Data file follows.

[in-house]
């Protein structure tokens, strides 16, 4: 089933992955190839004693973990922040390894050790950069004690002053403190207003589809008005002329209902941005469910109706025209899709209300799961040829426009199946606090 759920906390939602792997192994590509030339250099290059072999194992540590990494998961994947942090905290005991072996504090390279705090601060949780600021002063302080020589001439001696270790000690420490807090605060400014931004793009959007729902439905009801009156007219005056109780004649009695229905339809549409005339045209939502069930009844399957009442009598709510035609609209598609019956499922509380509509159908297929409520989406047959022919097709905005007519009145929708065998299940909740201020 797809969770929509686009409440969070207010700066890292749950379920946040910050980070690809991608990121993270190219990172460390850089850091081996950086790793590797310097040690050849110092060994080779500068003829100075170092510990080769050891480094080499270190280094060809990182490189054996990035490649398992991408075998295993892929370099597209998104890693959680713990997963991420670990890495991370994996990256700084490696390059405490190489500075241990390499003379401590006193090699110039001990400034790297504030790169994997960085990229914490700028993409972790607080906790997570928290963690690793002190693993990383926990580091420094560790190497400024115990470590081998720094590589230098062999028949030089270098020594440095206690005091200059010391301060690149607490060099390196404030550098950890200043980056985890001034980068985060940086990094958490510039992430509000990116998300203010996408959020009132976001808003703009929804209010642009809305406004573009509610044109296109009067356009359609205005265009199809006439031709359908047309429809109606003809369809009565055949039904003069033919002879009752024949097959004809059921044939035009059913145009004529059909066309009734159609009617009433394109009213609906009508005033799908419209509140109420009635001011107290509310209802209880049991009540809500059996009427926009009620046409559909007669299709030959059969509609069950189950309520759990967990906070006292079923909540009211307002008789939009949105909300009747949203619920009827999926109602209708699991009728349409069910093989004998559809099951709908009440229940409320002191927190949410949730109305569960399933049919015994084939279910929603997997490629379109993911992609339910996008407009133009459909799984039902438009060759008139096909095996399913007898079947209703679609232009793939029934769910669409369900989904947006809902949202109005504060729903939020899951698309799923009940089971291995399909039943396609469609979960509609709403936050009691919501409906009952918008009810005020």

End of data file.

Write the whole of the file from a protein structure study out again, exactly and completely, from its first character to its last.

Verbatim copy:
[in-house]
């Protein structure tokens, strides 16, 4: 089933992955190839004693973990922040390894050790950069004690002053403190207003589809008005002329209902941005469910109706025209899709209300799961040829426009199946606090 759920906390939602792997192994590509030339250099290059072999194992540590990494998961994947942090905290005991072996504090390279705090601060949780600021002063302080020589001439001696270790000690420490807090605060400014931004793009959007729902439905009801009156007219005056109780004649009695229905339809549409005339045209939502069930009844399957009442009598709510035609609209598609019956499922509380509509159908297929409520989406047959022919097709905005007519009145929708065998299940909740201020 797809969770929509686009409440969070207010700066890292749950379920946040910050980070690809991608990121993270190219990172460390850089850091081996950086790793590797310097040690050849110092060994080779500068003829100075170092510990080769050891480094080499270190280094060809990182490189054996990035490649398992991408075998295993892929370099597209998104890693959680713990997963991420670990890495991370994996990256700084490696390059405490190489500075241990390499003379401590006193090699110039001990400034790297504030790169994997960085990229914490700028993409972790607080906790997570928290963690690793002190693993990383926990580091420094560790190497400024115990470590081998720094590589230098062999028949030089270098020594440095206690005091200059010391301060690149607490060099390196404030550098950890200043980056985890001034980068985060940086990094958490510039992430509000990116998300203010996408959020009132976001808003703009929804209010642009809305406004573009509610044109296109009067356009359609205005265009199809006439031709359908047309429809109606003809369809009565055949039904003069033919002879009752024949097959004809059921044939035009059913145009004529059909066309009734159609009617009433394109009213609906009508005033799908419209509140109420009635001011107290509310209802209880049991009540809500059996009427926009009620046409559909007669299709030959059969509609069950189950309520759990967990906070006292079923909540009211307002008789939009949105909300009747949203619920009827999926109602209708699991009728349409069910093989004998559809099951709908009440229940409320002191927190949410949730109305569960399933049919015994084939279910929603997997490629379109993911992609339910996008407009133009459909799984039902438009060759008139096909095996399913007898079947209703679609232009793939029934769910669409369900989904947006809902949202109005504060729903939020899951698309799923009940089971291995399909039943396609469609979960509609709403936050009691919501409906009952918008009810005020």